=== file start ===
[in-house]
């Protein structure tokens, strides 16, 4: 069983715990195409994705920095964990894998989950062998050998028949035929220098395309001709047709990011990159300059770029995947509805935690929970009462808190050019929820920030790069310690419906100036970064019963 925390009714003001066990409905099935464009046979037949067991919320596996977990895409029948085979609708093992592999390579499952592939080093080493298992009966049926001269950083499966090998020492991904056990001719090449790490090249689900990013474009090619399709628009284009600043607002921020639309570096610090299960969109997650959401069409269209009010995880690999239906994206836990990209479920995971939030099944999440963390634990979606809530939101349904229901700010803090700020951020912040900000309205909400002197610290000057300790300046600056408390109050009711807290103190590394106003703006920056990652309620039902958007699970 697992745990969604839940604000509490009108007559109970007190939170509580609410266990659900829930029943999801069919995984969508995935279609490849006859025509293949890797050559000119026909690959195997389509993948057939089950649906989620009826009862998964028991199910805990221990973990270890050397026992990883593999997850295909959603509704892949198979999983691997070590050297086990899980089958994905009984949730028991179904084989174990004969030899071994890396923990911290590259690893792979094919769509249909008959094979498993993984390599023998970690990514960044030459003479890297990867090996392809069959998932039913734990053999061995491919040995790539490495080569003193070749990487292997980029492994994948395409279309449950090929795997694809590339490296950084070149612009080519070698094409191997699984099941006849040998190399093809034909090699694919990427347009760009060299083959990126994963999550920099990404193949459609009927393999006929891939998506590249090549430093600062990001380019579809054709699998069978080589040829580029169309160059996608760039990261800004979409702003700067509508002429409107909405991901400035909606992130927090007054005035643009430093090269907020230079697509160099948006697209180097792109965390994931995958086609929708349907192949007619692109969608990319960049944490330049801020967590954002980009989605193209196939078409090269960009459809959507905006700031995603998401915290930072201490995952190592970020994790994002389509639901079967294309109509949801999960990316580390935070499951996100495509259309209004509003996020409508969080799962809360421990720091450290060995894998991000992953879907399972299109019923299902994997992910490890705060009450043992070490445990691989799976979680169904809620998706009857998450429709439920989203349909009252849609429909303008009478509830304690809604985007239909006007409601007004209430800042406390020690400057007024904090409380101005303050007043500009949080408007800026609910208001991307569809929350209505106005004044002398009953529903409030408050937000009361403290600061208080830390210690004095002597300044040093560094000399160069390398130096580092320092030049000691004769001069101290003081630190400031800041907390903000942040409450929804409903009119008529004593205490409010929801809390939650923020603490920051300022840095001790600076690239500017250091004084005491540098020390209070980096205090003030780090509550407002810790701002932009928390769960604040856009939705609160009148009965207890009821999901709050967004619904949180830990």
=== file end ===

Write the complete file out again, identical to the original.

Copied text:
[in-house]
């Protein structure tokens, strides 16, 4: 069983715990195409994705920095964990894998989950062998050998028949035929220098395309001709047709990011990159300059770029995947509805935690929970009462808190050019929820920030790069310690419906100036970064019963 925390009714003001066990409905099935464009046979037949067991919320596996977990895409029948085979609708093992592999390579499952592939080093080493298992009966049926001269950083499966090998020492991904056990001719090449790490090249689900990013474009090619399709628009284009600043607002921020639309570096610090299960969109997650959401069409269209009010995880690999239906994206836990990209479920995971939030099944999440963390634990979606809530939101349904229901700010803090700020951020912040900000309205909400002197610290000057300790300046600056408390109050009711807290103190590394106003703006920056990652309620039902958007699970 697992745990969604839940604000509490009108007559109970007190939170509580609410266990659900829930029943999801069919995984969508995935279609490849006859025509293949890797050559000119026909690959195997389509993948057939089950649906989620009826009862998964028991199910805990221990973990270890050397026992990883593999997850295909959603509704892949198979999983691997070590050297086990899980089958994905009984949730028991179904084989174990004969030899071994890396923990911290590259690893792979094919769509249909008959094979498993993984390599023998970690990514960044030459003479890297990867090996392809069959998932039913734990053999061995491919040995790539490495080569003193070749990487292997980029492994994948395409279309449950090929795997694809590339490296950084070149612009080519070698094409191997699984099941006849040998190399093809034909090699694919990427347009760009060299083959990126994963999550920099990404193949459609009927393999006929891939998506590249090549430093600062990001380019579809054709699998069978080589040829580029169309160059996608760039990261800004979409702003700067509508002429409107909405991901400035909606992130927090007054005035643009430093090269907020230079697509160099948006697209180097792109965390994931995958086609929708349907192949007619692109969608990319960049944490330049801020967590954002980009989605193209196939078409090269960009459809959507905006700031995603998401915290930072201490995952190592970020994790994002389509639901079967294309109509949801999960990316580390935070499951996100495509259309209004509003996020409508969080799962809360421990720091450290060995894998991000992953879907399972299109019923299902994997992910490890705060009450043992070490445990691989799976979680169904809620998706009857998450429709439920989203349909009252849609429909303008009478509830304690809604985007239909006007409601007004209430800042406390020690400057007024904090409380101005303050007043500009949080408007800026609910208001991307569809929350209505106005004044002398009953529903409030408050937000009361403290600061208080830390210690004095002597300044040093560094000399160069390398130096580092320092030049000691004769001069101290003081630190400031800041907390903000942040409450929804409903009119008529004593205490409010929801809390939650923020603490920051300022840095001790600076690239500017250091004084005491540098020390209070980096205090003030780090509550407002810790701002932009928390769960604040856009939705609160009148009965207890009821999901709050967004619904949180830990």